Now the fun part- putting everything back together! Thankfully, I kept track of each cabinet and drawer using my nerdy sketch and post-its. It was just a matter of hanging the cabinets. Easy Peasy!

Here’s a few before and after pics of my kitchen cabinets:

Cabinets 1

Cab 1
Without the glaze applied (right)

Cab 2

Cab 3
The lightly glazed surface



A note about this project: It has been almost two years since I completed it, and it has help up wonderfully. There are small scratches in 2 places- my utensil drawers. However, it does not look bad. I recently decided that I may change the color again, because we will be getting new countertops in the next year or two. I have a new theme I want for my kitchen!

Also, it took about 10 days for me to finish this project. I started it when I had a week off from work. The length of time was mainly because it was just me doing the project, plus the drying times between steps. Overall, I am happy with the result and will probably use Rustoleum again.




Pool Deck Project


Several summers ago, we were swimming in our pool and I noticed a reddish brown stain on the wall in the deep end. I tried to scrub at it, I poked and prodded at it, and couldn’t figure out what it was. My pool serviceperson said “Well, you do need to resurface your pool”.  The 28-year-old plaster was crumbling and eventually would get into the pump system, ruining it. That mystery stain? Rebar coming through the plaster and creating a pretty magnificent rust stain.

The financial worry felt like a ton of bricks had fallen on my head. How much was this going to cost? Why the heck did I allow myself to buy a house with a pool? Of course, the frugal part of me was wondering if I can do it myself… HA! Nope. Long story short, we just now signed the contract for the resurfacing job to get done. Which led to the inevitable Backyard Makeover Domino Effect. After the initial sticker shock, we began to get super excited- no more decades-old 80’s pool/ pool tile! Maybe we CAN transform this dumpy backyard into an oasis! Maybe we can finally enjoy being OUTSIDE!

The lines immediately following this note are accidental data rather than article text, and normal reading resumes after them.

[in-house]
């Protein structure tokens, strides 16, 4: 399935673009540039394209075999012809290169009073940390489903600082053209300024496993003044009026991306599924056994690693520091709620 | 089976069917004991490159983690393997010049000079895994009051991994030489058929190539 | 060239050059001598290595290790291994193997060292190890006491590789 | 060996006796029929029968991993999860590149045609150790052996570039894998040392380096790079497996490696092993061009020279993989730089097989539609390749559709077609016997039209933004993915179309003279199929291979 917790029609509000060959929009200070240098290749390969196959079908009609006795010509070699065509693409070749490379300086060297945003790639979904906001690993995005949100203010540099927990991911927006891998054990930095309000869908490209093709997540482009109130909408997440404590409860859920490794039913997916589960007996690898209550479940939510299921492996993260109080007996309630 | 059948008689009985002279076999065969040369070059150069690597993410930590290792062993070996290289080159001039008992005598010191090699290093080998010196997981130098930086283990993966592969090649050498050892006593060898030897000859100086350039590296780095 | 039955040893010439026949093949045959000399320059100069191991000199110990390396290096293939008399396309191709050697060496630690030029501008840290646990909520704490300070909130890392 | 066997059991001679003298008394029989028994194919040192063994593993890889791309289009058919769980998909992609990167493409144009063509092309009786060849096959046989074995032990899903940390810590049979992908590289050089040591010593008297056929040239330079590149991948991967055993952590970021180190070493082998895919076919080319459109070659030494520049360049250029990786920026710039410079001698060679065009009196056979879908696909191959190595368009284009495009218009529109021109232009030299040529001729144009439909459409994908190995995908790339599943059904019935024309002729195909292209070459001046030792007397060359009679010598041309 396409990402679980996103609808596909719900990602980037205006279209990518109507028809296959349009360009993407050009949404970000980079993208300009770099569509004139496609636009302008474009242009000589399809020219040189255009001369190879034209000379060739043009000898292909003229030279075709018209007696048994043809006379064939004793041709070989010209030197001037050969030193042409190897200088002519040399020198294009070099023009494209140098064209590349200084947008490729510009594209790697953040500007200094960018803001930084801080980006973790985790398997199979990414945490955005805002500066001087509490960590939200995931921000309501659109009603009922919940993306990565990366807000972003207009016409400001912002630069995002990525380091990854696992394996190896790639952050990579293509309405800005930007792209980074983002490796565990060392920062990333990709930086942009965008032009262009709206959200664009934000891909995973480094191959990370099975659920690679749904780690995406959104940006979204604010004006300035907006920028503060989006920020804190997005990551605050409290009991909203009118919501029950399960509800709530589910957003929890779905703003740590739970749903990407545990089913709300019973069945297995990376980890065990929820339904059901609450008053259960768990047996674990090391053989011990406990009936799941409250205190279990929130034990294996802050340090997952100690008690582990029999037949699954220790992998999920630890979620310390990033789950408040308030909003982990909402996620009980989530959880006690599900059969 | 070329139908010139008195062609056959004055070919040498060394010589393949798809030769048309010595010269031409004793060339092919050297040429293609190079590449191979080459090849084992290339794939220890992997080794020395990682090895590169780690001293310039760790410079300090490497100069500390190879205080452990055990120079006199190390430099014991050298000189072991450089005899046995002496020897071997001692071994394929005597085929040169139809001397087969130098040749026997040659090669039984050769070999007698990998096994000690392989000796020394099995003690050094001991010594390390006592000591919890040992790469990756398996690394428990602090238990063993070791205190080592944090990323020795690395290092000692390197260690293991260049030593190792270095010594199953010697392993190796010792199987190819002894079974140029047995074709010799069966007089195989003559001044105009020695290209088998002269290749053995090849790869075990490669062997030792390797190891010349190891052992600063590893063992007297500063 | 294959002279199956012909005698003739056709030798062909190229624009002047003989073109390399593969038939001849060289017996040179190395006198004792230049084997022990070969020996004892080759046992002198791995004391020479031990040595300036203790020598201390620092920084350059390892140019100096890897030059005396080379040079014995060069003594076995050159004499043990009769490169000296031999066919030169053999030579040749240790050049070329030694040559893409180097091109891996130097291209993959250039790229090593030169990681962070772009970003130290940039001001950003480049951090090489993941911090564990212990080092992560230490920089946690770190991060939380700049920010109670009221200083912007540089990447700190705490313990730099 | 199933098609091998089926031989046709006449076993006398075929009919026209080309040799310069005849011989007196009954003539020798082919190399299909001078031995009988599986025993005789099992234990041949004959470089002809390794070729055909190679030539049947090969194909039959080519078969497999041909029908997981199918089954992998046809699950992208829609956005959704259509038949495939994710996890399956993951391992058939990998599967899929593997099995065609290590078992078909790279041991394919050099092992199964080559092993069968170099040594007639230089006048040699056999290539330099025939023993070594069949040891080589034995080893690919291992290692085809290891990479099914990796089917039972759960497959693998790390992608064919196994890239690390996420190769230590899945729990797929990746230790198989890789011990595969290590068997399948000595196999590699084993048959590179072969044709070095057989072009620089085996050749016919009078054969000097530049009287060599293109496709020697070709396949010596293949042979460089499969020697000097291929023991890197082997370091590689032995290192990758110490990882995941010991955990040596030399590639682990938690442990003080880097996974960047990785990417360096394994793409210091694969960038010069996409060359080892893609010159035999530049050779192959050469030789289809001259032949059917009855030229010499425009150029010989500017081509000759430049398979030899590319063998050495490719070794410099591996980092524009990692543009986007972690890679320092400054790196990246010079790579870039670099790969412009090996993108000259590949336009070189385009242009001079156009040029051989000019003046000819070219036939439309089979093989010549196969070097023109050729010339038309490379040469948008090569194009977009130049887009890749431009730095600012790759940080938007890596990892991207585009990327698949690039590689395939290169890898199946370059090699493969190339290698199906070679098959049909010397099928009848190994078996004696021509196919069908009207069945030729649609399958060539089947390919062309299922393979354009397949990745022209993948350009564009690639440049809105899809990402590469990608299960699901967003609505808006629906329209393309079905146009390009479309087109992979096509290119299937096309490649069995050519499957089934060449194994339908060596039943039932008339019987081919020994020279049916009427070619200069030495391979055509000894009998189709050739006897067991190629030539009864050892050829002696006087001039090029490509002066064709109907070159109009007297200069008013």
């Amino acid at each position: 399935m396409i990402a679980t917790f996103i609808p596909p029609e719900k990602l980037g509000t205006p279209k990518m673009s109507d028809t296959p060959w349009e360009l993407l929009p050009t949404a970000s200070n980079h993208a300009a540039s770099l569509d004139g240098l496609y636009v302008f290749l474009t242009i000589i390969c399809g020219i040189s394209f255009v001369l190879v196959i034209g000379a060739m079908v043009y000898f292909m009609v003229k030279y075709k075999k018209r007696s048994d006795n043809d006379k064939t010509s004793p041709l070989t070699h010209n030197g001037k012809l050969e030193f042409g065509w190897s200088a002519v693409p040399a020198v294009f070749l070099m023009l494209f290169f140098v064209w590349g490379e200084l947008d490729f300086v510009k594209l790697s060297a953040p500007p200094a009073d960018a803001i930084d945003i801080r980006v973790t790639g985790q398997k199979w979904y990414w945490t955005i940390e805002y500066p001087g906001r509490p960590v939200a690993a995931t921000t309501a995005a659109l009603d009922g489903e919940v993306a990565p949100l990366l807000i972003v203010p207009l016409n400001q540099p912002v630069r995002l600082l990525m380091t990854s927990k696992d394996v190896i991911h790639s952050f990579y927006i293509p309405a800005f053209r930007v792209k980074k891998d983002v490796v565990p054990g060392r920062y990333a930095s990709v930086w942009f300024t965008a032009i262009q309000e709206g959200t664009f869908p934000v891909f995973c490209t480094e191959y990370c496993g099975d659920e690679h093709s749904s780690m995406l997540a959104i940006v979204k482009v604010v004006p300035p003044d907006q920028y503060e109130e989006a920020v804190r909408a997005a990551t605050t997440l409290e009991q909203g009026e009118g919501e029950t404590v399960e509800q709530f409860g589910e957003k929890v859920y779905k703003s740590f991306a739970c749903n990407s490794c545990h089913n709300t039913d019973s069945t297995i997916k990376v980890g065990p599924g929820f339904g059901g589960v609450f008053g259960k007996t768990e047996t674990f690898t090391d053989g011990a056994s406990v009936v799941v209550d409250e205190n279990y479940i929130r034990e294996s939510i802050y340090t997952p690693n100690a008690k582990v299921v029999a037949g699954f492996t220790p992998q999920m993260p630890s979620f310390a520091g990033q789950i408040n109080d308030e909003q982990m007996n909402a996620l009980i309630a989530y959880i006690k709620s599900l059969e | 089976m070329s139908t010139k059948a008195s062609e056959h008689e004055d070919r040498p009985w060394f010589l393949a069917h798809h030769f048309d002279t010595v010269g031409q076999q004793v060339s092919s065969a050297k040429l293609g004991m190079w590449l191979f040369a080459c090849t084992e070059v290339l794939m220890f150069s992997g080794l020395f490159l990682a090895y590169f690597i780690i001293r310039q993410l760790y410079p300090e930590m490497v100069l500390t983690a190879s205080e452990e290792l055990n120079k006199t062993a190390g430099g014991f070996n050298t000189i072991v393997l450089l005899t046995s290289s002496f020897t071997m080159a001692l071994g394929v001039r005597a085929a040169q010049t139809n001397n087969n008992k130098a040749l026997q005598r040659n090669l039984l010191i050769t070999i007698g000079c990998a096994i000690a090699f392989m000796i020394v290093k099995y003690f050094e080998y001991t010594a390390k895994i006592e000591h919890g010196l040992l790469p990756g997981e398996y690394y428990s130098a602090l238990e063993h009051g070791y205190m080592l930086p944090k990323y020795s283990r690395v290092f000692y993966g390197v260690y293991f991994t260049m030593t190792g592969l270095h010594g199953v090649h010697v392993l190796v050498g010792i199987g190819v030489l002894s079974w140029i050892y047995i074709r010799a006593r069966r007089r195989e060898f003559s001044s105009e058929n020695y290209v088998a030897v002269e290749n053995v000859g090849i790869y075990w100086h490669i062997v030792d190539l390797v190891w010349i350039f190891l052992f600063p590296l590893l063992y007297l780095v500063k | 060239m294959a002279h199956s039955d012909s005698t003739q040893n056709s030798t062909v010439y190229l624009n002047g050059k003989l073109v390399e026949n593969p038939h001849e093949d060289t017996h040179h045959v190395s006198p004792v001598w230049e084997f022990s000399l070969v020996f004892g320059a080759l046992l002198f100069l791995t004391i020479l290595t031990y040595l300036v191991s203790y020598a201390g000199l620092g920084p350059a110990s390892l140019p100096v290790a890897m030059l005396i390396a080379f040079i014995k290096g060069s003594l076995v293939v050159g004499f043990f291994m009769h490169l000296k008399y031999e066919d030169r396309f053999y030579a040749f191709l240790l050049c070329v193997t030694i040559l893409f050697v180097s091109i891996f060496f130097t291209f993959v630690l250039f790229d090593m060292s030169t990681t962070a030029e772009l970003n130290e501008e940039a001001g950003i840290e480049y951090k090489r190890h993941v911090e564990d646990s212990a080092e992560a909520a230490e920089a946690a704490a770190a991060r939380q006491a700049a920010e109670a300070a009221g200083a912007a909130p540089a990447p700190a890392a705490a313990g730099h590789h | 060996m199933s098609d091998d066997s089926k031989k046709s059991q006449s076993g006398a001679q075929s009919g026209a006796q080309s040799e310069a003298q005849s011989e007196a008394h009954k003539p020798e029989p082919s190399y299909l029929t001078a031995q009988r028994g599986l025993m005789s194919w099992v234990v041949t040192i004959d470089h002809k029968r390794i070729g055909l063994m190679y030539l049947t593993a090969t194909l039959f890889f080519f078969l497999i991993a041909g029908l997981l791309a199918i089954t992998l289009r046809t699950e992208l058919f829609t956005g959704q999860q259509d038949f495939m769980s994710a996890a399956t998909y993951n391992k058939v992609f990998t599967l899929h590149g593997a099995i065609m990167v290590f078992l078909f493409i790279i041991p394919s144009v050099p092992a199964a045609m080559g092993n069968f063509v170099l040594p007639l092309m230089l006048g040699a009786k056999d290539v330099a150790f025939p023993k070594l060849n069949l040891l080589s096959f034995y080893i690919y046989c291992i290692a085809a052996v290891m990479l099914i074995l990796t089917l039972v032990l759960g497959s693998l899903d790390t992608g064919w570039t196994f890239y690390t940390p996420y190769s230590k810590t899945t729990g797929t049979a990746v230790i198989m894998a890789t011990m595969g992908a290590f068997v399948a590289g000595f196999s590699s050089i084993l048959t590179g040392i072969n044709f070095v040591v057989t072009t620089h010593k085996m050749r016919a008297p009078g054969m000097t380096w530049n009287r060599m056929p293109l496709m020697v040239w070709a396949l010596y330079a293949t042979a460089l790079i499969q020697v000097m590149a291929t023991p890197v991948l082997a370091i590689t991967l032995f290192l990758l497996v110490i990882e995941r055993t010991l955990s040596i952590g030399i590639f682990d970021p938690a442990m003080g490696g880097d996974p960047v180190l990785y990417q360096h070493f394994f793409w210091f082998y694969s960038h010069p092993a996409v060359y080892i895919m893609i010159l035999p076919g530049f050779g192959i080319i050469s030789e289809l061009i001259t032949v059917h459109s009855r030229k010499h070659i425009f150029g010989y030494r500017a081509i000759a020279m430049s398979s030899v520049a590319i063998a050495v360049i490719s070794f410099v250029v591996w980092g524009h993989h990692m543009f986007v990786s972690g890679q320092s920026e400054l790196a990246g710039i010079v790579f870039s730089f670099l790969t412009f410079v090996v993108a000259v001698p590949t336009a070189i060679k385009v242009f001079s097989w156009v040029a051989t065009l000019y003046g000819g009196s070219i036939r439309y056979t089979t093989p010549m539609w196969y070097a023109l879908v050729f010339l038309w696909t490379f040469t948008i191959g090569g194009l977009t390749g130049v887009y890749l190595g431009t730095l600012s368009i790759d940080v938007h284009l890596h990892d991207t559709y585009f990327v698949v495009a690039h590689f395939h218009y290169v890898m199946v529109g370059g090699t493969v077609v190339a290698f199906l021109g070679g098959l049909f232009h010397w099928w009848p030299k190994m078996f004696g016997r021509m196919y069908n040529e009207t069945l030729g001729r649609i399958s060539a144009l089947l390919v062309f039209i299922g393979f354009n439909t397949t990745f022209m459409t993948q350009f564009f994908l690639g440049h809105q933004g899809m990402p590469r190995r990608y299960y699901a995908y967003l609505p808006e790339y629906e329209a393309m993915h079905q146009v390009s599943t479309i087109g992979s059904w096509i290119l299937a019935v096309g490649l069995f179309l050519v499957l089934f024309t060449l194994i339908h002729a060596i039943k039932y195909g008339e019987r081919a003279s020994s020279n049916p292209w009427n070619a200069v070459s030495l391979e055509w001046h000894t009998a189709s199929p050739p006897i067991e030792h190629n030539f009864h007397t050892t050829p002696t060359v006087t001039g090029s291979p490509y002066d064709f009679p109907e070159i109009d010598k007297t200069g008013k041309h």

After cleaning up and getting rid of old backyard crap, we decided to figure out what to do with the concrete pool deck. It is exposed aggregate, which is beneficial because it helps prevent slipping when wet. So whatever we did, it had to maintain that same slip-resistant property. We couldn’t afford for it to be ripped up and replaced, and besides having a few rust stains it was in great condition with little to no cracks.

Concrete staining or painting would need to be sealed, which could get slick when wet. I did tons of research and decided to go with a product found at Home Depot, called Behr Granite Grip. It comes in 2 colors, gray and tan that can be tinted to several different shades. We had ours tinted to Copper Marble, and got two big 5 gallon tubs.


We chose this product because of the ease and cost. After prepping the concrete, you simply paint it on. I wasn’t sure it would work on exposed aggregate, so I bought a small can and tested it on my side walkway. It worked beautifully!